Water Metro terminal a threat to Chinese fishing nets: ex-MP

Kerala


Special Correspondent

KOCHI

Shorn of their aesthetics due to delay by government stakeholders in making available teak wood, the iconic Chinese fishing nets that dot the Fort Kochi beach front face an imminent threat in the form of a Water Metro terminal that has been proposed in between the row of nets, Charles Dias, former MP, said here on Monday.

The terminal complex would overshadow the historic nets, he said in his address at the launch of a month-long programme titled Kochi Heritage Walks, at Museum of Kerala History, Pathadipalam, here. The programme which was launched on World Heritage Day, April 18, will conclude on International Museums’ Day that is observed on May 18.

He called upon participants of the walks to apprise decision makers of the need to restore key monuments that cry for attention in and around Kochi. The heritage walks in different localities will be held on Sundays.

Speaking to The Hindu, the former Director of National Museum of Natural History, New Delhi, and former Registrar of National Museum Institute, B. Venugopal, who was the programme coordinator, spoke of the relevance of the theme for the year’s Heritage Day event “Heritage and Climate”. “The effects of climate change gain relevance in the backdrop of the 2018 deluge that inundated much of Kerala. I helped bring a team from the International Council of Monuments and Sites (ICOMOS), with the help of stakeholders of the Muziris Heritage Project, to help with heritage restoration/documentation. Youth volunteers were of much help. It is also pertinent that history students do study tours through heritage walks and free guided tours”.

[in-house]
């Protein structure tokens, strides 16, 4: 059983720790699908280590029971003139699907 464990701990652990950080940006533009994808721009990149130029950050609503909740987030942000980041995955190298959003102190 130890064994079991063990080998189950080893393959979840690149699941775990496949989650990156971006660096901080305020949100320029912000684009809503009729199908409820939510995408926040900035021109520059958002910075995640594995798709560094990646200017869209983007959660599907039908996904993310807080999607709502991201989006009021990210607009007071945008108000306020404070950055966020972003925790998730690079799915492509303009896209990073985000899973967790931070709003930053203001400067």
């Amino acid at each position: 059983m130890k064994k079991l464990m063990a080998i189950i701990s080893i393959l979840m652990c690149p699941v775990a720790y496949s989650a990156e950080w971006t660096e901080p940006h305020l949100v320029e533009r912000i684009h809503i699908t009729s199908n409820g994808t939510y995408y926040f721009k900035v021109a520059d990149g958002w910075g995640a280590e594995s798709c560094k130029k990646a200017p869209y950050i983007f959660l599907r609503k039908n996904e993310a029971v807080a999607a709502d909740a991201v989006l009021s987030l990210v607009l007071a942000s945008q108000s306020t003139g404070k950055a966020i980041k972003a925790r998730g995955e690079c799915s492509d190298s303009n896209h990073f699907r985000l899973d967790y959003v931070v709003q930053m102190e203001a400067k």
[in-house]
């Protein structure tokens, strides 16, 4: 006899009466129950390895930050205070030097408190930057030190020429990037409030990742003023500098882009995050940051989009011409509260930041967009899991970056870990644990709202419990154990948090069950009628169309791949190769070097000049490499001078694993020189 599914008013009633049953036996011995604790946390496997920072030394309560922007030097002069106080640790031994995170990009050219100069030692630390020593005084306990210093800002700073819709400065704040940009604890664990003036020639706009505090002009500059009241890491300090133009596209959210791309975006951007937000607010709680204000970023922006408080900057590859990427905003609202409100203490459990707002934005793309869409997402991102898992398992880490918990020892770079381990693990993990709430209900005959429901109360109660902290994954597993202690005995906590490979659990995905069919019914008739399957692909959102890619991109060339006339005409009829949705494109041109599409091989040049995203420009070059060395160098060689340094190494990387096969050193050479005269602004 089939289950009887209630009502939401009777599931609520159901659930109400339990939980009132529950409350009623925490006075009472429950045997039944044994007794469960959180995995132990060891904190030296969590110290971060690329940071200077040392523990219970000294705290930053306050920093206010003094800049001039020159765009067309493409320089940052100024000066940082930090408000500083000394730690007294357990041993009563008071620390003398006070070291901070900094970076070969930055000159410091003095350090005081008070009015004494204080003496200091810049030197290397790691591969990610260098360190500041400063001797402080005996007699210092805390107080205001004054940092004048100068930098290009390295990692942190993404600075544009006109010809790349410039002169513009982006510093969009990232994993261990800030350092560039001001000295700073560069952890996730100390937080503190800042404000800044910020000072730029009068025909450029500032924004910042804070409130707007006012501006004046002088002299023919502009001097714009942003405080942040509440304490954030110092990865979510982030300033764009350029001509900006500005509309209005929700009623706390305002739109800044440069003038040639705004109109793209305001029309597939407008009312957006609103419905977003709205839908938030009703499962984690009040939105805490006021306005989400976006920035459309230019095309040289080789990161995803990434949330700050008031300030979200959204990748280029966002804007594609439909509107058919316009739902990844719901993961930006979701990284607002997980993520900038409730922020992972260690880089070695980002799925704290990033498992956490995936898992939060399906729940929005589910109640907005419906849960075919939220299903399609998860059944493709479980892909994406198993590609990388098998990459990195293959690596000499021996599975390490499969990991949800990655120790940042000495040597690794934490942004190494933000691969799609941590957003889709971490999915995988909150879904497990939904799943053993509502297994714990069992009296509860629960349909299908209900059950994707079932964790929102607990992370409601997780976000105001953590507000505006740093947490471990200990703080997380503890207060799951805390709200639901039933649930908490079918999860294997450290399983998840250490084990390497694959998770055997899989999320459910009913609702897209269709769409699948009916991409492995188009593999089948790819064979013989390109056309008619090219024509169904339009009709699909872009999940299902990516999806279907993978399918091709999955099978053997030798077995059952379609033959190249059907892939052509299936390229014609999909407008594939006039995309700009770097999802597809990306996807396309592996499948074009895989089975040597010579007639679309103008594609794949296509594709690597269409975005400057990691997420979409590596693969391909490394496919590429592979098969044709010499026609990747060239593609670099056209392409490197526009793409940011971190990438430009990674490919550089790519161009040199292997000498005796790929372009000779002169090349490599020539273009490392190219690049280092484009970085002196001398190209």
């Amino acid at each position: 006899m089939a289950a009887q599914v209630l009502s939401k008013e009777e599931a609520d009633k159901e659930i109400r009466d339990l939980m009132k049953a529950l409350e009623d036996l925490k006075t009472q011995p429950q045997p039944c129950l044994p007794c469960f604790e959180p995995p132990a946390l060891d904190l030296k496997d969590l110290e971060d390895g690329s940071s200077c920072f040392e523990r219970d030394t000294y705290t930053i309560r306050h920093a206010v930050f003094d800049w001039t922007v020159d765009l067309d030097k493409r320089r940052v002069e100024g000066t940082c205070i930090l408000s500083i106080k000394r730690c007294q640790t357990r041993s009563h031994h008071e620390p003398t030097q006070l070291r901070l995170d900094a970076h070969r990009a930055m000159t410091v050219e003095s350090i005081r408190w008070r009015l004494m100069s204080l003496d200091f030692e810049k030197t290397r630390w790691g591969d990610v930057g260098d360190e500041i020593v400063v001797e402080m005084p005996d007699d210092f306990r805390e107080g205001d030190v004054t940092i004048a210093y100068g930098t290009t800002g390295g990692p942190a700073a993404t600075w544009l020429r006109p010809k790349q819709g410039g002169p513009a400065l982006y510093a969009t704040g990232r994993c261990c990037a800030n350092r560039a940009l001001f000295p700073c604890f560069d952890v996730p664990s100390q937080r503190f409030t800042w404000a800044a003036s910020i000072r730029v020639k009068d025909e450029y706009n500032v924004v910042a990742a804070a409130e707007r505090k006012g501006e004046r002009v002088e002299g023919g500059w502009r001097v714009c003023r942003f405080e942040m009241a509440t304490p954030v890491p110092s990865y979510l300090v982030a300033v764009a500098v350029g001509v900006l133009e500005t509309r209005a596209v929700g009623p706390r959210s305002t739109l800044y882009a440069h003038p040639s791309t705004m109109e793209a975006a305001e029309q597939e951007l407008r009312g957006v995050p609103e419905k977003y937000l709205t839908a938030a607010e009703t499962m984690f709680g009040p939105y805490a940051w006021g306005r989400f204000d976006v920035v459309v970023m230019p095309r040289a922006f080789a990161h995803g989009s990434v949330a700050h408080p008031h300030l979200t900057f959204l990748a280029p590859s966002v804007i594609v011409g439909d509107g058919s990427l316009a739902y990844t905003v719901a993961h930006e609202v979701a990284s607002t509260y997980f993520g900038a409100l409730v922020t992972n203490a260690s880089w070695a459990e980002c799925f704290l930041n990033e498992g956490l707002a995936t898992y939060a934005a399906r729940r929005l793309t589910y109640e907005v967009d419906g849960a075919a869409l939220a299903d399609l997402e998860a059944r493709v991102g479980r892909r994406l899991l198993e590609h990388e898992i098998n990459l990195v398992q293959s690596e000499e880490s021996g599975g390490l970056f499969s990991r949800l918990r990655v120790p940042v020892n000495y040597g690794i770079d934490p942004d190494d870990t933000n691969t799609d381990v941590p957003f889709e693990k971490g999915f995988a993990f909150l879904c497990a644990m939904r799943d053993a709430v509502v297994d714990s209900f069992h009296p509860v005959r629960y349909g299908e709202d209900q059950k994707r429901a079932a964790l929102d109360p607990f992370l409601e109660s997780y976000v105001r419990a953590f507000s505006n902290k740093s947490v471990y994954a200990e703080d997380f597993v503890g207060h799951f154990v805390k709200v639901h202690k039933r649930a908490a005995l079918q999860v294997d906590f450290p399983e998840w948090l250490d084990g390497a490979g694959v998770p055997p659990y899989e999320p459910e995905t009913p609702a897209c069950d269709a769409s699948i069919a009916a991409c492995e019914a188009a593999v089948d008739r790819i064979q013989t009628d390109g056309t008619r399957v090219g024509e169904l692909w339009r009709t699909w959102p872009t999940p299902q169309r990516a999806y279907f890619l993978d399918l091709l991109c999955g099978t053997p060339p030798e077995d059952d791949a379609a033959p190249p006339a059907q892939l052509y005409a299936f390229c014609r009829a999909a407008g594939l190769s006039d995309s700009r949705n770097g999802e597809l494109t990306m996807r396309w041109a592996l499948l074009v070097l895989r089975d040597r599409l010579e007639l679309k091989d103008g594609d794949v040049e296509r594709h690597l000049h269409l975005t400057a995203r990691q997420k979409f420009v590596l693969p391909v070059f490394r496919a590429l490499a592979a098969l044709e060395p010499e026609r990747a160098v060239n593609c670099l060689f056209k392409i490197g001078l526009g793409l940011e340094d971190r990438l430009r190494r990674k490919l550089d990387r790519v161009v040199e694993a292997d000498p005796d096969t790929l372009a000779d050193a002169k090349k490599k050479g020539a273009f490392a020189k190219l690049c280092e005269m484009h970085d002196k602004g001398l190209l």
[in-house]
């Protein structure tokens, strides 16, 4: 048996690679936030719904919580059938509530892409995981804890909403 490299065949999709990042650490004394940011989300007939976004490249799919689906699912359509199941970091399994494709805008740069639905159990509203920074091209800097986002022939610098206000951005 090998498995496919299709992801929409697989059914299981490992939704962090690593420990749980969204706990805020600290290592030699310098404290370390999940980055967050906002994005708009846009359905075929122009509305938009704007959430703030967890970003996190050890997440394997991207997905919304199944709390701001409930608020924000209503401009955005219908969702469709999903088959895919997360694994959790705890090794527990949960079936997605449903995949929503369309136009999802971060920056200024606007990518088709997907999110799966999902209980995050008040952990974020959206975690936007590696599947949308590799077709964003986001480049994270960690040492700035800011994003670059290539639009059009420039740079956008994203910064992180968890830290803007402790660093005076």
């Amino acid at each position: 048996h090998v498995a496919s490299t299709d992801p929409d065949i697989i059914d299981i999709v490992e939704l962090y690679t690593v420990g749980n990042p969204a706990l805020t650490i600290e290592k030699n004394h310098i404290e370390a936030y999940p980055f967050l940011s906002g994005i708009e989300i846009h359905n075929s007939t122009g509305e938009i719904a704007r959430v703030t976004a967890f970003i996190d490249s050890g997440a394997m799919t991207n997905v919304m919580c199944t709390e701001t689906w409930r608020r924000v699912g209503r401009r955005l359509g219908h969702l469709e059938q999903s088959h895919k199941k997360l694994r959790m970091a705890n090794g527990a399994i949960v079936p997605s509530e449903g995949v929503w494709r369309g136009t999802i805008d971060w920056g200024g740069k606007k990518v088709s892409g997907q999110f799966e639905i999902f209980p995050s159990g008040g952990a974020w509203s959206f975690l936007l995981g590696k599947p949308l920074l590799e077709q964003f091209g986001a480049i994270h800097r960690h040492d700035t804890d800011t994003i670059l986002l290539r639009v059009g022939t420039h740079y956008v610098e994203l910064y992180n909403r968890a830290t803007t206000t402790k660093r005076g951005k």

Mr. Venugopal cited the need to develop a cadre of youth who are sensitive to nature. Individuals, NGOs, tour guides, civic agencies and those like the DTPC can do much to bring about community involvement in heritage conservation. Heritage locales must also be inclusive and accessible to all. In addition, children need to be sensitised to the threat posed by climate change (and subsequent sea level rise), to coastal cities including Kochi, he said.

The Director of Museum of Kerala History, Aditi Nayar, cited the need for a collective that can provide opportunities for students in heritage/museum studies to gain practical experience in the field. “The role of museums is not just to preserve the past. They can use the past to devise what kind of future one wants. Nowadays, museums are sites of action, since they have potential to be instruments for change,” she said.

The event also saw the launch of “India Heritage and Museum Field School”. Fourth semester students of MA Museology programme of Sree Sankaracharya University of Sanskrit, Kalady, were among those who attended the event.



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